Rewrite again and again. First drafts are the lump of clay, repeated revisions shape it into art. Someone asked Hemmingway why he rewrote an ending 37 times. His answer was, “to get the words right.” Beginnings and endings are critical-and middles are extremely important too! Don’t lower the bar. Don’t think editors or readers won’t notice whether you’ve done six rewrites or only one. It will show up. Consciously or unconsciously they’ll sense how much work you put into this. Search for the perfect word, maybe a surprising one—it makes the setting, the character, the action real. Don’t say “the sky was dark gray,” but “the sky looked like it had been rubbed hard with a dirty eraser.” Some pages will be better than others, but every page will be good, because a good writer won’t tolerate anything less.
Don’t buy the myth that writing is easy. It’s not. I heard one author say, “Writing is like giving birth to barbed wire.” Writing is 5% inspiration and 95% perspiration. Many books that are hard to write are easy to read. Books that were easy to write are invariably hard to read. Some writers seem so natural, so effortless. Don’t be fooled. It takes a lot of effort to appear effortless. With everything else competing for your reader’s attention, you must work to earn it. Rewriting and laboring over words is difficult. Many people say they want to write a book, but what they really want is to have written a book. Big difference!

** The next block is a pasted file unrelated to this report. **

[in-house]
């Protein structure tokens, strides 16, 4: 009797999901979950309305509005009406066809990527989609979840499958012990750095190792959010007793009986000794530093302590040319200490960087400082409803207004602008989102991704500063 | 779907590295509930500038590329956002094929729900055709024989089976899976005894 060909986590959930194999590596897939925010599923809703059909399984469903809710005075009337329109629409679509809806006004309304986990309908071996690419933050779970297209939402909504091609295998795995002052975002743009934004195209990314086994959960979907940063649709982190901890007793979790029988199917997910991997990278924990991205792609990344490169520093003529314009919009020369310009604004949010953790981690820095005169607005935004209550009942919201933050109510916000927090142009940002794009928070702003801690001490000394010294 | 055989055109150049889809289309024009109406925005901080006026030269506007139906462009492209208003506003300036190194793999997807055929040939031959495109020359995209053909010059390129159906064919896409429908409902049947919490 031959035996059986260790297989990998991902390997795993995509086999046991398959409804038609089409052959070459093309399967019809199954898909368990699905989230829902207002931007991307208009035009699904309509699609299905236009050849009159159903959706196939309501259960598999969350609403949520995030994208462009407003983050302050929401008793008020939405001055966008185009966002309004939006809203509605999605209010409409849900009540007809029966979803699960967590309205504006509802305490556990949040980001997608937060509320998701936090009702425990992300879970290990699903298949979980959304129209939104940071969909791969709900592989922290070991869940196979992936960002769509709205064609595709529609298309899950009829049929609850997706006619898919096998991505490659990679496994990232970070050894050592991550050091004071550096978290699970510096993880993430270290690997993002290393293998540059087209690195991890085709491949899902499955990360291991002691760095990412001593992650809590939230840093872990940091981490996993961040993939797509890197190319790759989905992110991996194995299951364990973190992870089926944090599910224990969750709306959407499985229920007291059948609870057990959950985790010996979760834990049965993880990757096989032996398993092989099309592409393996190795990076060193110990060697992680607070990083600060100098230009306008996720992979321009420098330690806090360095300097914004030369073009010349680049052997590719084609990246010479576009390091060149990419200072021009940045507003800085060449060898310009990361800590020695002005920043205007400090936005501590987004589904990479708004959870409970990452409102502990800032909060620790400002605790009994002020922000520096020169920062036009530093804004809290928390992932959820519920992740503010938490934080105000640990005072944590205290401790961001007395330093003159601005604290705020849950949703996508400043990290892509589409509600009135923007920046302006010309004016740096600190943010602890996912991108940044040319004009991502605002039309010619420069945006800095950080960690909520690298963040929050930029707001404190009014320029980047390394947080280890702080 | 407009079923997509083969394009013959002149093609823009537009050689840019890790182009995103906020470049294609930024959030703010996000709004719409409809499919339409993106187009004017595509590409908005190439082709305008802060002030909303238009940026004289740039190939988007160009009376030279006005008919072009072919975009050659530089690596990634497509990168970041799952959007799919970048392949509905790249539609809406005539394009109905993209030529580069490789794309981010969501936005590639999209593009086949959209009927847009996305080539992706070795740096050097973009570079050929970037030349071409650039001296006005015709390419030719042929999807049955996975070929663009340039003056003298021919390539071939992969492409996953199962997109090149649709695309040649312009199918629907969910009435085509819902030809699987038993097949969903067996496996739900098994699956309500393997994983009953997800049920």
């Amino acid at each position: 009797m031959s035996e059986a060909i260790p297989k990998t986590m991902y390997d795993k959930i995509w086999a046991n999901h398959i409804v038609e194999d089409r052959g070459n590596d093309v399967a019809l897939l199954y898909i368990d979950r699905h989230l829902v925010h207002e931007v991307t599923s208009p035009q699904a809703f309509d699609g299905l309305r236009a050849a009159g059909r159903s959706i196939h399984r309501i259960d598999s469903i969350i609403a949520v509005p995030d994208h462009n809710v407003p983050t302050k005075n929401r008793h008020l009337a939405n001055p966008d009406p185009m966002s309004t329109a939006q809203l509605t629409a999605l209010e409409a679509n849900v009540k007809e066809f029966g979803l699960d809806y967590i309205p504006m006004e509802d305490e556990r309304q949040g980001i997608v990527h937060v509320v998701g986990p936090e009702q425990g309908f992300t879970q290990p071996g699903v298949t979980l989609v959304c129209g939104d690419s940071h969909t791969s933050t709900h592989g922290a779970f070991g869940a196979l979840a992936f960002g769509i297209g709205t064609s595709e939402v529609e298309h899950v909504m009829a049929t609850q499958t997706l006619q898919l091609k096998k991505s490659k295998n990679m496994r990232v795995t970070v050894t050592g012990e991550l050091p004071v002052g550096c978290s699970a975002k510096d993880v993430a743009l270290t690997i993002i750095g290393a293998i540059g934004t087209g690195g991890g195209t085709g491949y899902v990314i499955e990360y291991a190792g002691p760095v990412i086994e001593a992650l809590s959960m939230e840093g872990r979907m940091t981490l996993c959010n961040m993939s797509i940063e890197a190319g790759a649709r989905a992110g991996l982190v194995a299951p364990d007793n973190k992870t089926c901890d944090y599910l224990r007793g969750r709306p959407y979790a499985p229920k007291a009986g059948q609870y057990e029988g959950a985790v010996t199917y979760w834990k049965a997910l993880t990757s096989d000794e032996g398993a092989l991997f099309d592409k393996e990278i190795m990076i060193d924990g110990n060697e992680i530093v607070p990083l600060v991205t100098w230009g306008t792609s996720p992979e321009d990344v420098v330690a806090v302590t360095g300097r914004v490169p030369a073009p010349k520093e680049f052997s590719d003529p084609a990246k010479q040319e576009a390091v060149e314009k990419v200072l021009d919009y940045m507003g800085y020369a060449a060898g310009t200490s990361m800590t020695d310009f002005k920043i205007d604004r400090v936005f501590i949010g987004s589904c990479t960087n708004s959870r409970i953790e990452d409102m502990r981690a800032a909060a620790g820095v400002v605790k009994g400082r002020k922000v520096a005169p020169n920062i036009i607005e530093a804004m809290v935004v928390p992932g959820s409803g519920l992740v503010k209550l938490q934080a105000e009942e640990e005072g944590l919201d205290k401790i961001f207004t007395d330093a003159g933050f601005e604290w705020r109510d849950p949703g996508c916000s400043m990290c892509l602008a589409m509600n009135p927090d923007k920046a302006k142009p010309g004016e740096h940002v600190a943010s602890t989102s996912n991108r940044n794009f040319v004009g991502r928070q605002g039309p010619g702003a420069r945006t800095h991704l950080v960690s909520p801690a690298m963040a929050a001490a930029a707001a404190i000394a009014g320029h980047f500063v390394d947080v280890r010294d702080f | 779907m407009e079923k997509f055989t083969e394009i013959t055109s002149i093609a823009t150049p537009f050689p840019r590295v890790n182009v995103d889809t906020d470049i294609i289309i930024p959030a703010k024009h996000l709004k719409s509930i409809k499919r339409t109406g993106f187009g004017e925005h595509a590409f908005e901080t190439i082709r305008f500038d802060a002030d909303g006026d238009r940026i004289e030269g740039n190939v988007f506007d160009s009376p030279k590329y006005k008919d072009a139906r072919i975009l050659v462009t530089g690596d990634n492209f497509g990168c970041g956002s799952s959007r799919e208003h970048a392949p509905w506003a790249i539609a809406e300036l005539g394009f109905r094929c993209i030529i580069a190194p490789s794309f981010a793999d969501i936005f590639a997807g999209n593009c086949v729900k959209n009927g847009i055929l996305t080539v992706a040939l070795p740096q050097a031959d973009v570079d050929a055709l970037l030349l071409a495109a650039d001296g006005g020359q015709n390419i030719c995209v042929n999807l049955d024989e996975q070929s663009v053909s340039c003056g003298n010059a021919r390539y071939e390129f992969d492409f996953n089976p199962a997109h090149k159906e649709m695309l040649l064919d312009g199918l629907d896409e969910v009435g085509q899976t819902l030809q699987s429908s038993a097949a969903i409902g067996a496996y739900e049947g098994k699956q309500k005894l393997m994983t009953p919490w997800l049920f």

Write to bring the reader to an “ah-ha” experience, where some new and important perspective or value emerges. People are reading for escape and entertainment, sure, but also for enlightenment, to fill some inner voids, to come back better prepared to face “the real world.” A test of depth and substance is whether a book lends itself to rereading. C.S. Lewis said that the best book is the one you want to read again and again. Try to write a story that doesn’t yield up all its treasures in the first reading.